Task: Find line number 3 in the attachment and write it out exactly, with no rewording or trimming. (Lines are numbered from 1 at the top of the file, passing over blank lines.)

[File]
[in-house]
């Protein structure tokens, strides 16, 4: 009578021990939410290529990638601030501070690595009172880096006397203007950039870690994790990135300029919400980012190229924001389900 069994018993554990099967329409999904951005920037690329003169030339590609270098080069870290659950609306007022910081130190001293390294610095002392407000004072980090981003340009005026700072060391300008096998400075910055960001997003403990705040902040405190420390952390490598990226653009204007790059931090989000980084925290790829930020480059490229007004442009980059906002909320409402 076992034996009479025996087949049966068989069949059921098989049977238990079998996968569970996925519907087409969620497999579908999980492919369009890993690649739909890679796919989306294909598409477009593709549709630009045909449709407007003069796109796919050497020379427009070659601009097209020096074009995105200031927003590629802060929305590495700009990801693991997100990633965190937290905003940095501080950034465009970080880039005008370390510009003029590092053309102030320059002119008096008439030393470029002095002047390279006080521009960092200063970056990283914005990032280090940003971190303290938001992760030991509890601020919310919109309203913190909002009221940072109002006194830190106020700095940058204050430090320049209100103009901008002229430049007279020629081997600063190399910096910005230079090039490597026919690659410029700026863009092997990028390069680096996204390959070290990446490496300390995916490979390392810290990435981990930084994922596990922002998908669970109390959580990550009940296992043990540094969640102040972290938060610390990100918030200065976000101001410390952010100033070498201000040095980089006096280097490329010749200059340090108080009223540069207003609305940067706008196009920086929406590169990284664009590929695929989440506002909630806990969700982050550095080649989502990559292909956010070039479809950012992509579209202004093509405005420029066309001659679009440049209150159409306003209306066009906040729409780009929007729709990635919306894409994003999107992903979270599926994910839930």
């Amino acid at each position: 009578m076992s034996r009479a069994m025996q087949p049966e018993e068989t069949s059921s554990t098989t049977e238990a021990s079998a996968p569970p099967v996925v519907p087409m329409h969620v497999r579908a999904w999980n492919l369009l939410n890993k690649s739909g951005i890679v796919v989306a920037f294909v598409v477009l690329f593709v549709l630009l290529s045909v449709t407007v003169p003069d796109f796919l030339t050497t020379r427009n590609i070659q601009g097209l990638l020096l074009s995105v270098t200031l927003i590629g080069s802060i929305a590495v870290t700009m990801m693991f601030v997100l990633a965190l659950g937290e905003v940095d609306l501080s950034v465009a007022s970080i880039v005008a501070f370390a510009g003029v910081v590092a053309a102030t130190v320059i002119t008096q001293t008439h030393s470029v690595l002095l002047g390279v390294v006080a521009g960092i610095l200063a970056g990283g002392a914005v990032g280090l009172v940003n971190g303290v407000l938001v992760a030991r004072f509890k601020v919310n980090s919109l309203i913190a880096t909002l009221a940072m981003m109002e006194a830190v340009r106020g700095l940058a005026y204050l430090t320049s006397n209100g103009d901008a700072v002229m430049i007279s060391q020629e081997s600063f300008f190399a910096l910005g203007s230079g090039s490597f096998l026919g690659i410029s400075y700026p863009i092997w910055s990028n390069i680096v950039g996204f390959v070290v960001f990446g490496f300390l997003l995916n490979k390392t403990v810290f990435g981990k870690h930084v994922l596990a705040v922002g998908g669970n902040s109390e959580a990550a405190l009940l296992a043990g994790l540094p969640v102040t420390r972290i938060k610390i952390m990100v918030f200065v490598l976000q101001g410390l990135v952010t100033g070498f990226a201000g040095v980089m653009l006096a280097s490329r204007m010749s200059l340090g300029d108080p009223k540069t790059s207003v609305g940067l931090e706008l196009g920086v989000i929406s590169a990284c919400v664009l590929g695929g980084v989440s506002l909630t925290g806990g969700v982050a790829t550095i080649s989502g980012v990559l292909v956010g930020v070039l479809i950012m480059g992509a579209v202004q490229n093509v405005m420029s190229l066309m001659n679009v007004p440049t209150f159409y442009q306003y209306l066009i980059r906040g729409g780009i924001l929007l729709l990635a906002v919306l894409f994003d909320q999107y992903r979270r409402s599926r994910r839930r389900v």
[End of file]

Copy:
């Amino acid at each position: 009578m076992s034996r009479a069994m025996q087949p049966e018993e068989t069949s059921s554990t098989t049977e238990a021990s079998a996968p569970p099967v996925v519907p087409m329409h969620v497999r579908a999904w999980n492919l369009l939410n890993k690649s739909g951005i890679v796919v989306a920037f294909v598409v477009l690329f593709v549709l630009l290529s045909v449709t407007v003169p003069d796109f796919l030339t050497t020379r427009n590609i070659q601009g097209l990638l020096l074009s995105v270098t200031l927003i590629g080069s802060i929305a590495v870290t700009m990801m693991f601030v997100l990633a965190l659950g937290e905003v940095d609306l501080s950034v465009a007022s970080i880039v005008a501070f370390a510009g003029v910081v590092a053309a102030t130190v320059i002119t008096q001293t008439h030393s470029v690595l002095l002047g390279v390294v006080a521009g960092i610095l200063a970056g990283g002392a914005v990032g280090l009172v940003n971190g303290v407000l938001v992760a030991r004072f509890k601020v919310n980090s919109l309203i913190a880096t909002l009221a940072m981003m109002e006194a830190v340009r106020g700095l940058a005026y204050l430090t320049s006397n209100g103009d901008a700072v002229m430049i007279s060391q020629e081997s600063f300008f190399a910096l910005g203007s230079g090039s490597f096998l026919g690659i410029s400075y700026p863009i092997w910055s990028n390069i680096v950039g996204f390959v070290v960001f990446g490496f300390l997003l995916n490979k390392t403990v810290f990435g981990k870690h930084v994922l596990a705040v922002g998908g669970n902040s109390e959580a990550a405190l009940l296992a043990g994790l540094p969640v102040t420390r972290i938060k610390i952390m990100v918030f200065v490598l976000q101001g410390l990135v952010t100033g070498f990226a201000g040095v980089m653009l006096a280097s490329r204007m010749s200059l340090g300029d108080p009223k540069t790059s207003v609305g940067l931090e706008l196009g920086v989000i929406s590169a990284c919400v664009l590929g695929g980084v989440s506002l909630t925290g806990g969700v982050a790829t550095i080649s989502g980012v990559l292909v956010g930020v070039l479809i950012m480059g992509a579209v202004q490229n093509v405005m420029s190229l066309m001659n679009v007004p440049t209150f159409y442009q306003y209306l066009i980059r906040g729409g780009i924001l929007l729709l990635a906002v919306l894409f994003d909320q999107y992903r979270r409402s599926r994910r839930r389900v």